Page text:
At the Smart Growth for Conservatives website, Michael Lewyn pushes back against Kotkin’s political analysis, writing, “cities and suburbs moved in the same direction this year. … Republican candidates gained votes in suburbia—but they gained votes in cities as well, often in roughly equal proportions.”

Several states go against the thesis that Democrats suffered especially badly in the suburbs as a whole, though Kotkin may be correct when it comes to the exurbs at the farthest reaches of, um, sprawl. Take Virginia, where Democrat Mark Warner was re-elected to the Senate by less than a percentage point. In Fairfax County, part of Washington’s suburbs, Warner got 58 percent, the same percentage that Democrat Terry McAuliffe got when he was elected governor in 2013—and significantly better than the 53 percent that John Kerry won a decade ago, when George W. Bush carried the state. It was in the rural southwest of the state where Warner crashed, finishing far behind Kerry’s 2004 percentages.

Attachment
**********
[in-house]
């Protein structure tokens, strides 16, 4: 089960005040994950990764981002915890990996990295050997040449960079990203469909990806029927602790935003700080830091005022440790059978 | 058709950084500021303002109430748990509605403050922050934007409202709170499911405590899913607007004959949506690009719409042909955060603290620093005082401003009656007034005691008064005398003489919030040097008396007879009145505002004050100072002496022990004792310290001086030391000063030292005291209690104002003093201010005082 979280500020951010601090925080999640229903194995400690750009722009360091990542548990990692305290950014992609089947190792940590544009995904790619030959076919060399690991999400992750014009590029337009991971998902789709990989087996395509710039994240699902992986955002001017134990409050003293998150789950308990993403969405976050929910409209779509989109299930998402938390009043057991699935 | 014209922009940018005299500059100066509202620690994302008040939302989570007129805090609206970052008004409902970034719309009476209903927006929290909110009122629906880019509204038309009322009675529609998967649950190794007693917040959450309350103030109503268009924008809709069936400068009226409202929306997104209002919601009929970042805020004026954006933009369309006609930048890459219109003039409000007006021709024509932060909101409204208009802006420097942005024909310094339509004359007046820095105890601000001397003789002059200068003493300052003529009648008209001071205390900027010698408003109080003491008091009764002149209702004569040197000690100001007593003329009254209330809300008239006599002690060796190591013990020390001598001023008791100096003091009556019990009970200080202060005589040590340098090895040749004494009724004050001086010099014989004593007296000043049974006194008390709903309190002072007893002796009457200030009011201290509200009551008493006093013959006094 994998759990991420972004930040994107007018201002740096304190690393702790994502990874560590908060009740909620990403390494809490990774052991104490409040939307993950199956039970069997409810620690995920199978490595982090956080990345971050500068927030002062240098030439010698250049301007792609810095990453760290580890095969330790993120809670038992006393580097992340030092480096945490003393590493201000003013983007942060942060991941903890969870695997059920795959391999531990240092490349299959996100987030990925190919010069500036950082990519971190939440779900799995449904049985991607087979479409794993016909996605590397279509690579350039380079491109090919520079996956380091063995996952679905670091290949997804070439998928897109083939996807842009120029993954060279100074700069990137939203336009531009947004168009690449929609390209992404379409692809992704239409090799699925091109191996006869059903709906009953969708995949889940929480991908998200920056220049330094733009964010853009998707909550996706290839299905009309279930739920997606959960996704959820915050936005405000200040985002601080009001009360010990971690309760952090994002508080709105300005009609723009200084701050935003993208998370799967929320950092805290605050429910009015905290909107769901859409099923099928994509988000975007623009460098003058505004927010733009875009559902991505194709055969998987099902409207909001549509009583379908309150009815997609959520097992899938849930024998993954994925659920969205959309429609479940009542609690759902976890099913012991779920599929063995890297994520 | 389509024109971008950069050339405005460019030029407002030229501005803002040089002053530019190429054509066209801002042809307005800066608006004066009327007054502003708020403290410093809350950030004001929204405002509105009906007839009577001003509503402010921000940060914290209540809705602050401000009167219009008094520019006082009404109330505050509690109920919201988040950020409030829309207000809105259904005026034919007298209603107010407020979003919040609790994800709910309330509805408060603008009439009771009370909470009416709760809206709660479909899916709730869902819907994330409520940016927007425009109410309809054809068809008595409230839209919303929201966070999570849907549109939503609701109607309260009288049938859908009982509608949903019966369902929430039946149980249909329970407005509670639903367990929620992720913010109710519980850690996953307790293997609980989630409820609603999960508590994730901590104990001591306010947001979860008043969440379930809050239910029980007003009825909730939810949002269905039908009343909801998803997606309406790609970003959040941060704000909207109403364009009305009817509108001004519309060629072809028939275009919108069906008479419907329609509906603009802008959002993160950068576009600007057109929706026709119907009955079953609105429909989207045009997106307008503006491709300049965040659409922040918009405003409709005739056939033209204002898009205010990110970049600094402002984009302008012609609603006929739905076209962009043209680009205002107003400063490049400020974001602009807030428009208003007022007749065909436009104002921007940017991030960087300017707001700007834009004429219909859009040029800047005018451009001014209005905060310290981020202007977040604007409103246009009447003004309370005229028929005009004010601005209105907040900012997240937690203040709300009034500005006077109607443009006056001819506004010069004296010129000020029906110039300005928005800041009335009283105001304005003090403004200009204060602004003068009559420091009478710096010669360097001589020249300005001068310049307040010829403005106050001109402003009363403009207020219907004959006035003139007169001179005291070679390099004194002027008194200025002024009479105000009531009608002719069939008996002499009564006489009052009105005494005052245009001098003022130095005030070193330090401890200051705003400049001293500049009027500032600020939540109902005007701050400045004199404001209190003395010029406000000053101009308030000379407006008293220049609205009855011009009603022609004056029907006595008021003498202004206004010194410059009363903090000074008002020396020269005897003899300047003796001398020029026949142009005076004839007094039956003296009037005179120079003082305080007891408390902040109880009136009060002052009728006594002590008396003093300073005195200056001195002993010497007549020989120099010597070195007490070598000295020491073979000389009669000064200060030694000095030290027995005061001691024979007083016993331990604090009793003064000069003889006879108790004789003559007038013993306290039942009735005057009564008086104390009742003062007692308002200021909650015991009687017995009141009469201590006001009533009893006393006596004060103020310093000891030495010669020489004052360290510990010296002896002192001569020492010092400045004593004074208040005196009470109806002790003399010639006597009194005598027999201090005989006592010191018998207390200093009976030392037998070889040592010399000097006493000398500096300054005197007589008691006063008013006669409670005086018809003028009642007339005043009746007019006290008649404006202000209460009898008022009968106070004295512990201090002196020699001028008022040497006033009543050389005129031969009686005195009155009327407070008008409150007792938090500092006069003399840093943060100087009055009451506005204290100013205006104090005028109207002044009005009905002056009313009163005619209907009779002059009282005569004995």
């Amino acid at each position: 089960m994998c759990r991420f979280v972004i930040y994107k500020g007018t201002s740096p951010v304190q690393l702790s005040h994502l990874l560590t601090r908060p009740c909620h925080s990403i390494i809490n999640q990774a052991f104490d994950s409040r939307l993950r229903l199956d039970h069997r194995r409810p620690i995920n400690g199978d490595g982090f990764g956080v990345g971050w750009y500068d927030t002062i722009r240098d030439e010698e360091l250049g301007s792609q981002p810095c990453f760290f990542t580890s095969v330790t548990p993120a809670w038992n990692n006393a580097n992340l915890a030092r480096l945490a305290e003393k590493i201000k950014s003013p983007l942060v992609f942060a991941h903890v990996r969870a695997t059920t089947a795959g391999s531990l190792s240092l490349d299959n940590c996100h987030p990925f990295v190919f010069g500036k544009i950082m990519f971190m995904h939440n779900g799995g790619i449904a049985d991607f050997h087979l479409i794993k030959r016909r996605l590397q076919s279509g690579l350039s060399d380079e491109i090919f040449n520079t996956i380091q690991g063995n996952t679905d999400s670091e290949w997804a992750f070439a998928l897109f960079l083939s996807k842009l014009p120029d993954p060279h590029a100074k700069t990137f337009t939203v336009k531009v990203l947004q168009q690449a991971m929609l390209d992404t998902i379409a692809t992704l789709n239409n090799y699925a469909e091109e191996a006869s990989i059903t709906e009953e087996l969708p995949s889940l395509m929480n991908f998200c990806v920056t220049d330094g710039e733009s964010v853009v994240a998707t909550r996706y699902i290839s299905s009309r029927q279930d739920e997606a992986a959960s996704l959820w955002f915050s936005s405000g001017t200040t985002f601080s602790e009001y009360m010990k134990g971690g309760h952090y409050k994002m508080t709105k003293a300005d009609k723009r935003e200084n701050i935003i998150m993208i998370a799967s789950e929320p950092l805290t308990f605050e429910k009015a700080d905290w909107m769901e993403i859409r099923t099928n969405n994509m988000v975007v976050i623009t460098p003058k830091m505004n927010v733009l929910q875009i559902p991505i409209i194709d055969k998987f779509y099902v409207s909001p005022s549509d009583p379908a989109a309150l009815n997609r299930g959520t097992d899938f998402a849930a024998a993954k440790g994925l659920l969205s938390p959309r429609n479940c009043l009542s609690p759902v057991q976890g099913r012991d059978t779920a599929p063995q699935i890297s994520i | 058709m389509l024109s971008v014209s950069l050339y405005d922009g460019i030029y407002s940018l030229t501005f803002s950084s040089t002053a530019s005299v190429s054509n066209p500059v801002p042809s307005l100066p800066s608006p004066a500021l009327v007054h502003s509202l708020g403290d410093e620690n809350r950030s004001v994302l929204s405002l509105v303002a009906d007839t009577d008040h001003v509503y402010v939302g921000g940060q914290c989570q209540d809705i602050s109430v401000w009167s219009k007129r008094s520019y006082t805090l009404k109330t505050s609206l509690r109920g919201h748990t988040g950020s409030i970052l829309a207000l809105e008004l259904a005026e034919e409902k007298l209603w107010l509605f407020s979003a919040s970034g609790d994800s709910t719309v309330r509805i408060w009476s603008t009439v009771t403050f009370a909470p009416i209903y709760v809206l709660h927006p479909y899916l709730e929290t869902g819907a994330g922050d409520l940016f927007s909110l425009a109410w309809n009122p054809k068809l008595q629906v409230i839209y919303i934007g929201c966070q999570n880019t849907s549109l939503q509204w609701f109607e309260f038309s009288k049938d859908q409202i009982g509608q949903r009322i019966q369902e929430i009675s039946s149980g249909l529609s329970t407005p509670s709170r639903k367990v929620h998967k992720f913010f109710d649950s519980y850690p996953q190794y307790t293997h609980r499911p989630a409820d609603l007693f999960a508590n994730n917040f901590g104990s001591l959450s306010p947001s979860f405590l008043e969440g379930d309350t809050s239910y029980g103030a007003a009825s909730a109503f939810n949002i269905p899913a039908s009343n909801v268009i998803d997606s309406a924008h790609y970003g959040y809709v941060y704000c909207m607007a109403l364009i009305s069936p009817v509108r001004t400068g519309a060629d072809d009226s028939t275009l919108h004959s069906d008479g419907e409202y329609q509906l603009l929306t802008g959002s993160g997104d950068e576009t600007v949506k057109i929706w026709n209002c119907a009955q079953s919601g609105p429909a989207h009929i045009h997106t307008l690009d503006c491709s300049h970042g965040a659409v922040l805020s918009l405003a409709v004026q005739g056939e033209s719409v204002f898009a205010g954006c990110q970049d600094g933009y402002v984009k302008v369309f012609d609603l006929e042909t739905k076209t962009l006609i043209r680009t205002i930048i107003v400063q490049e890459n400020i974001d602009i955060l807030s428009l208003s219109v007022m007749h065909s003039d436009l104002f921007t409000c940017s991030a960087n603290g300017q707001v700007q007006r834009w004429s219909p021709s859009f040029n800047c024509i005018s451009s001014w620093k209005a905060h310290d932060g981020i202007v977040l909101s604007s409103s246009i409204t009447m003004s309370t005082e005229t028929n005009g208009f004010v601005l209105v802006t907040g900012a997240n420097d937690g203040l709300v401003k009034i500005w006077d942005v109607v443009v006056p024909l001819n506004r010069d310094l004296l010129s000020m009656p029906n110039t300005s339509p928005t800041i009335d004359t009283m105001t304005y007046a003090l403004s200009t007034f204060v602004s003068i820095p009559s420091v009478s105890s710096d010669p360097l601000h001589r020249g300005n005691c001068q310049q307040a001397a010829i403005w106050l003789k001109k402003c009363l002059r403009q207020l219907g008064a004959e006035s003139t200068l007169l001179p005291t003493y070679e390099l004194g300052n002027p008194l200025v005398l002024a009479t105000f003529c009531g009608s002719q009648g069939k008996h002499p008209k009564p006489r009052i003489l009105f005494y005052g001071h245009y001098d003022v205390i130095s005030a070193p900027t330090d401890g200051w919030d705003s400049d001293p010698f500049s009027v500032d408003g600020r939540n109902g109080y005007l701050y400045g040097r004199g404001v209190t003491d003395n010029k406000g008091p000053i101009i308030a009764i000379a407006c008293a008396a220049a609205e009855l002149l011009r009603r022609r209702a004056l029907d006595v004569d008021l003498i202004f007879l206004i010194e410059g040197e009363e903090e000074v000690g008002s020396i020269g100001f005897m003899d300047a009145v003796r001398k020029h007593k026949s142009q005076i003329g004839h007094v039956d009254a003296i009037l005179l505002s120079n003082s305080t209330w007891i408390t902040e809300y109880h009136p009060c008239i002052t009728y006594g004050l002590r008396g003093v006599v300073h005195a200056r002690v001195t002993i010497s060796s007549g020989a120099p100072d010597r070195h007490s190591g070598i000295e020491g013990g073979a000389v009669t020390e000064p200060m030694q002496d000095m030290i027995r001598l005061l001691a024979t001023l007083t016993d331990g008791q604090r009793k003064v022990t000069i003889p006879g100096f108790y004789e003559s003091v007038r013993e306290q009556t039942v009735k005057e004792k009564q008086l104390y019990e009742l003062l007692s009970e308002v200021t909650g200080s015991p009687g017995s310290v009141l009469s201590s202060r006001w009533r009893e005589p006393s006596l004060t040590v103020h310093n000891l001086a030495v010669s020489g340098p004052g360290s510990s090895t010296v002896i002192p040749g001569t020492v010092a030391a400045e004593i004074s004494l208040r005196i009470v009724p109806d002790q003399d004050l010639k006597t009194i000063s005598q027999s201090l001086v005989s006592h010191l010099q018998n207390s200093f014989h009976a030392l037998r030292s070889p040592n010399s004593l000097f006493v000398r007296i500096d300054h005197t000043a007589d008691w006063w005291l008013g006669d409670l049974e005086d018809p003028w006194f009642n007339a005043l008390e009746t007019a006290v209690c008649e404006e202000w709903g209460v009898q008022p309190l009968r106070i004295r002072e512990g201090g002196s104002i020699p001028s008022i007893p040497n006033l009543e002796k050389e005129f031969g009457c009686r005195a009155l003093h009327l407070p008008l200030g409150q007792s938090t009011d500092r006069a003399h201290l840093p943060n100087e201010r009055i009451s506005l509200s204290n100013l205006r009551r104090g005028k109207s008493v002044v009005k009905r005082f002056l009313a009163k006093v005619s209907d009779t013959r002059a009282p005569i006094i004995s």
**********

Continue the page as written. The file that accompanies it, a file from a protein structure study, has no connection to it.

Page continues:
In Colorado, incumbent Democrat Mark Udall lost his Senate seat, but he won 47 or 48 percent in each of the three big suburban Denver counties (Adams, Arapahoe, and Jefferson). In these counties, he was down five to 10 points from his win in 2008, but he was down more than 10 points in many areas farther outside Denver’s orbit, such as Greeley’s Weld County and Grand Junction’s Mesa County.

Kotkin qualifies his claim that “suburban voters deserted the Democrats in droves” by noting, “The Democrats held on mostly to those peripheral areas that are very wealthy—such as Marin County, California or some D.C. suburban counties—or have large minority populations, particularly African-American.” (He doesn’t mention Pennsylvania, where Democrat Tom Wolf swept Philadelphia’s suburban counties while defeating incumbent Republican Tom Corbett.) But the whitest suburbs also tend to be farther from central cities, and distance may be the key factor here. Exurban voters may have turned against the Democrats on cultural issues (gun control, gay marriage, etc.), but that doesn’t mean votes in older and more densely populated suburbs will follow suit.